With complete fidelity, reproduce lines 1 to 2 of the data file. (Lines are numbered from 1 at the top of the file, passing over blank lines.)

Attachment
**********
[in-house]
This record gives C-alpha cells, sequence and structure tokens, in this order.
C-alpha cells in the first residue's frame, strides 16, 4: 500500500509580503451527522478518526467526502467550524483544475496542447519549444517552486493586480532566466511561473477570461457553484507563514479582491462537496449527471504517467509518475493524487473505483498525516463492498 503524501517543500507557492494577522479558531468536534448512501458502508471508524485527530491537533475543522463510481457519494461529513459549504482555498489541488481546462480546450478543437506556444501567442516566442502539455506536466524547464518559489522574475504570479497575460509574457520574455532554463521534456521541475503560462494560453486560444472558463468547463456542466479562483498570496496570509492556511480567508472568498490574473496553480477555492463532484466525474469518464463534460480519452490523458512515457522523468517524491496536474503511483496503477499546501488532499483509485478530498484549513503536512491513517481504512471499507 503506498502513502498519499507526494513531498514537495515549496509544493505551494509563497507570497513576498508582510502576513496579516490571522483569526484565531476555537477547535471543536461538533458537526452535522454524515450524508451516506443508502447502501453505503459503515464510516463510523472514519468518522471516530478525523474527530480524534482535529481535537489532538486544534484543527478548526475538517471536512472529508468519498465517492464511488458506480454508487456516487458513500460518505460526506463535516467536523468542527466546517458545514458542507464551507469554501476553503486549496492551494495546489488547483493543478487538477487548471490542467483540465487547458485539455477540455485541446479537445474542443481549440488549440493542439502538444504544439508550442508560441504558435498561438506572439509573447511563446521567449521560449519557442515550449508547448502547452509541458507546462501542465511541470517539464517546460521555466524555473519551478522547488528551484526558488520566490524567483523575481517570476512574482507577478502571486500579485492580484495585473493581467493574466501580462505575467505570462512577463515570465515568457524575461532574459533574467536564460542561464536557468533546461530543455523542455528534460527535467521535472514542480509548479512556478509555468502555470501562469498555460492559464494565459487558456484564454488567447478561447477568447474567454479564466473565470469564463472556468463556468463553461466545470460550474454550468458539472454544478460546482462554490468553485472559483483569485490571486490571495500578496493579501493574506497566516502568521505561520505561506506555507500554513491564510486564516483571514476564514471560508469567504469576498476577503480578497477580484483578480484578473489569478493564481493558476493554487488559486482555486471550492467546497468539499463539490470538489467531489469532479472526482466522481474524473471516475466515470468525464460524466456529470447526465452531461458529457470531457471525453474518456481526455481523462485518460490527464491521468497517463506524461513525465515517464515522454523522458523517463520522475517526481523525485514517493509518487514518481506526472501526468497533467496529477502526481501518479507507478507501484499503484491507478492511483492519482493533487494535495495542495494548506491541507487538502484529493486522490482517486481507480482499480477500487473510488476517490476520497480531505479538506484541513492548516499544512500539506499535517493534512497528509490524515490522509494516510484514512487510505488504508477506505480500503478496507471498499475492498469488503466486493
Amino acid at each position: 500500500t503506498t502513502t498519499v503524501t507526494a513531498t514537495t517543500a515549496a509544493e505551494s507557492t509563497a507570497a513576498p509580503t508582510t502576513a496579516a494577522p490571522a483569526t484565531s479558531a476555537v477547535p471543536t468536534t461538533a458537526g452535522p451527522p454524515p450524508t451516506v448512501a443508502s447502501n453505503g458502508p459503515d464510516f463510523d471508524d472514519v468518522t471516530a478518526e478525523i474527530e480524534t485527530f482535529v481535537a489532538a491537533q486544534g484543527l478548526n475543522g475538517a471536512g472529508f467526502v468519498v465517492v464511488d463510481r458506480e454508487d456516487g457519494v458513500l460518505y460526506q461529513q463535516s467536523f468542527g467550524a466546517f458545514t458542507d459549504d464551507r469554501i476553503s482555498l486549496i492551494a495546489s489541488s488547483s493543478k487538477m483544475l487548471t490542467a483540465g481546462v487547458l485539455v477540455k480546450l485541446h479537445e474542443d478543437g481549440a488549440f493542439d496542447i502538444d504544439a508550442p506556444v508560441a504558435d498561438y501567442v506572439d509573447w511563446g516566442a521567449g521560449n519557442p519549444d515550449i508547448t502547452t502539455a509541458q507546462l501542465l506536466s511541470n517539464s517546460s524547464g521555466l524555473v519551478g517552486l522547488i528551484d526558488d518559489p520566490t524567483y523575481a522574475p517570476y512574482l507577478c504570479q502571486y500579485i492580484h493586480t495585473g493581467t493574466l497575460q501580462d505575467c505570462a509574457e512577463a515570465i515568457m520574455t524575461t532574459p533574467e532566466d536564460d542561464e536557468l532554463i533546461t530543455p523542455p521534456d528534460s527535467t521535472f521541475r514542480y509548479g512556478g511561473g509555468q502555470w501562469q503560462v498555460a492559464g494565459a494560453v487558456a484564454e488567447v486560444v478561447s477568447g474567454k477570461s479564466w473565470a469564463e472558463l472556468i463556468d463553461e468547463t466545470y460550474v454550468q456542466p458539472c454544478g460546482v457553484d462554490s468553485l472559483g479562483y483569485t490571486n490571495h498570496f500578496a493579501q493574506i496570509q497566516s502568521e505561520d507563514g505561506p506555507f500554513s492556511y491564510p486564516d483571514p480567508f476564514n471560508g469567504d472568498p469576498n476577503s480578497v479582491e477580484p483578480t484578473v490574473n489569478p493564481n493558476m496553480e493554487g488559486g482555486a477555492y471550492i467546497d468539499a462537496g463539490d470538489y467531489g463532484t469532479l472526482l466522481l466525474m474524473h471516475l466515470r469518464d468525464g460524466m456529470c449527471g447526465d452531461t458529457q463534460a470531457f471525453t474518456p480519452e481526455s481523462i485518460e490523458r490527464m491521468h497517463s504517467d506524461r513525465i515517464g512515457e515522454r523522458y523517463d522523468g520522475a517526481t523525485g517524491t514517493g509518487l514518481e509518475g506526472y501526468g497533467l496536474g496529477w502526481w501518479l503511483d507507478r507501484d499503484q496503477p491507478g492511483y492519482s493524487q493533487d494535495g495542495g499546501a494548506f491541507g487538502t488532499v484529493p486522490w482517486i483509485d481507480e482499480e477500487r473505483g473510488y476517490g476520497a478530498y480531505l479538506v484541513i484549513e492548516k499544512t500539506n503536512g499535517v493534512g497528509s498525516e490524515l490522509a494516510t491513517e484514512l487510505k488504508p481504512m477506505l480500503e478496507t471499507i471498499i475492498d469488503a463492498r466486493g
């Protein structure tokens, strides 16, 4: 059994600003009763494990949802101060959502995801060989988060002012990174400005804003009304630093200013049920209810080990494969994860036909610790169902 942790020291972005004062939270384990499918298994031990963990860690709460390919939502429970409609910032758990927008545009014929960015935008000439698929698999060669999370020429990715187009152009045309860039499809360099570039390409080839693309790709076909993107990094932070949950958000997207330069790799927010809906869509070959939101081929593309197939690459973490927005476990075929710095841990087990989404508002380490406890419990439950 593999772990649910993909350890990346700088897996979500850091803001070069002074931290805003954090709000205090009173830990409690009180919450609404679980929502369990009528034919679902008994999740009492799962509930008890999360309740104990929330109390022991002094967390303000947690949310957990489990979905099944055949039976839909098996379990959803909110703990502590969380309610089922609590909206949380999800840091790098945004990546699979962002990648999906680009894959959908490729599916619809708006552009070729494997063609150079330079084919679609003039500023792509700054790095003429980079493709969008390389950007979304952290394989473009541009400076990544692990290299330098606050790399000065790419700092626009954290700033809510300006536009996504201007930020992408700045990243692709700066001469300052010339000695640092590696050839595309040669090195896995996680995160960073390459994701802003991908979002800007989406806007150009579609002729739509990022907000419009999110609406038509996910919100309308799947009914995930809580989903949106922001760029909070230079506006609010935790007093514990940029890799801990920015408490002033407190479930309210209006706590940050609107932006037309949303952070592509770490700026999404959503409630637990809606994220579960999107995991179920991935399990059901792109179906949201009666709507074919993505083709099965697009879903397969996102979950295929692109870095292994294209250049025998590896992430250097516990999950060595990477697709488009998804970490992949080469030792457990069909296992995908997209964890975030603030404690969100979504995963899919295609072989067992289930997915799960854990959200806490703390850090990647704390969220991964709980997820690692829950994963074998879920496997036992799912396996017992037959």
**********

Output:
[in-house]
This record gives C-alpha cells, sequence and structure tokens, in this order.